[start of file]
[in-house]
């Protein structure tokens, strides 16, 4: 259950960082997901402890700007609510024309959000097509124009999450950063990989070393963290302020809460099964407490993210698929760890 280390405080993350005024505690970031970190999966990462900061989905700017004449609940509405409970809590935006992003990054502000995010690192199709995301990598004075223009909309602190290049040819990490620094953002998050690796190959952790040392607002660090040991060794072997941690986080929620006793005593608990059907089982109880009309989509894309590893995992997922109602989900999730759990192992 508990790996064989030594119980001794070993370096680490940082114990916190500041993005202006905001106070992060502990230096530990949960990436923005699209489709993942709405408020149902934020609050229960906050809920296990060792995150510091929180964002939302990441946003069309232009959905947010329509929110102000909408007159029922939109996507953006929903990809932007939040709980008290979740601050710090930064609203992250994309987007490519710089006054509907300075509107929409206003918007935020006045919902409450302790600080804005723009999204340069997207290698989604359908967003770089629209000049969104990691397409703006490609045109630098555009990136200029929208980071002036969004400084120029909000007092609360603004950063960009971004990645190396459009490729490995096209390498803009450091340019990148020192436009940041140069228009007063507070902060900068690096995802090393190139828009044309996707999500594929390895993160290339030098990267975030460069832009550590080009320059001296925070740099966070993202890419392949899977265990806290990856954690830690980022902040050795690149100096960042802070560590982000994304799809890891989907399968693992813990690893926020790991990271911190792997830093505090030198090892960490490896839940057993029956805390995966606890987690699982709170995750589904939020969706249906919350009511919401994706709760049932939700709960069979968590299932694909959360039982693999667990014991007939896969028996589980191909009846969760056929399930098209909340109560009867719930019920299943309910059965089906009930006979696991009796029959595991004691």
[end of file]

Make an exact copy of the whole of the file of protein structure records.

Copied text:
[in-house]
């Protein structure tokens, strides 16, 4: 259950960082997901402890700007609510024309959000097509124009999450950063990989070393963290302020809460099964407490993210698929760890 280390405080993350005024505690970031970190999966990462900061989905700017004449609940509405409970809590935006992003990054502000995010690192199709995301990598004075223009909309602190290049040819990490620094953002998050690796190959952790040392607002660090040991060794072997941690986080929620006793005593608990059907089982109880009309989509894309590893995992997922109602989900999730759990192992 508990790996064989030594119980001794070993370096680490940082114990916190500041993005202006905001106070992060502990230096530990949960990436923005699209489709993942709405408020149902934020609050229960906050809920296990060792995150510091929180964002939302990441946003069309232009959905947010329509929110102000909408007159029922939109996507953006929903990809932007939040709980008290979740601050710090930064609203992250994309987007490519710089006054509907300075509107929409206003918007935020006045919902409450302790600080804005723009999204340069997207290698989604359908967003770089629209000049969104990691397409703006490609045109630098555009990136200029929208980071002036969004400084120029909000007092609360603004950063960009971004990645190396459009490729490995096209390498803009450091340019990148020192436009940041140069228009007063507070902060900068690096995802090393190139828009044309996707999500594929390895993160290339030098990267975030460069832009550590080009320059001296925070740099966070993202890419392949899977265990806290990856954690830690980022902040050795690149100096960042802070560590982000994304799809890891989907399968693992813990690893926020790991990271911190792997830093505090030198090892960490490896839940057993029956805390995966606890987690699982709170995750589904939020969706249906919350009511919401994706709760049932939700709960069979968590299932694909959360039982693999667990014991007939896969028996589980191909009846969760056929399930098209909340109560009867719930019920299943309910059965089906009930006979696991009796029959595991004691």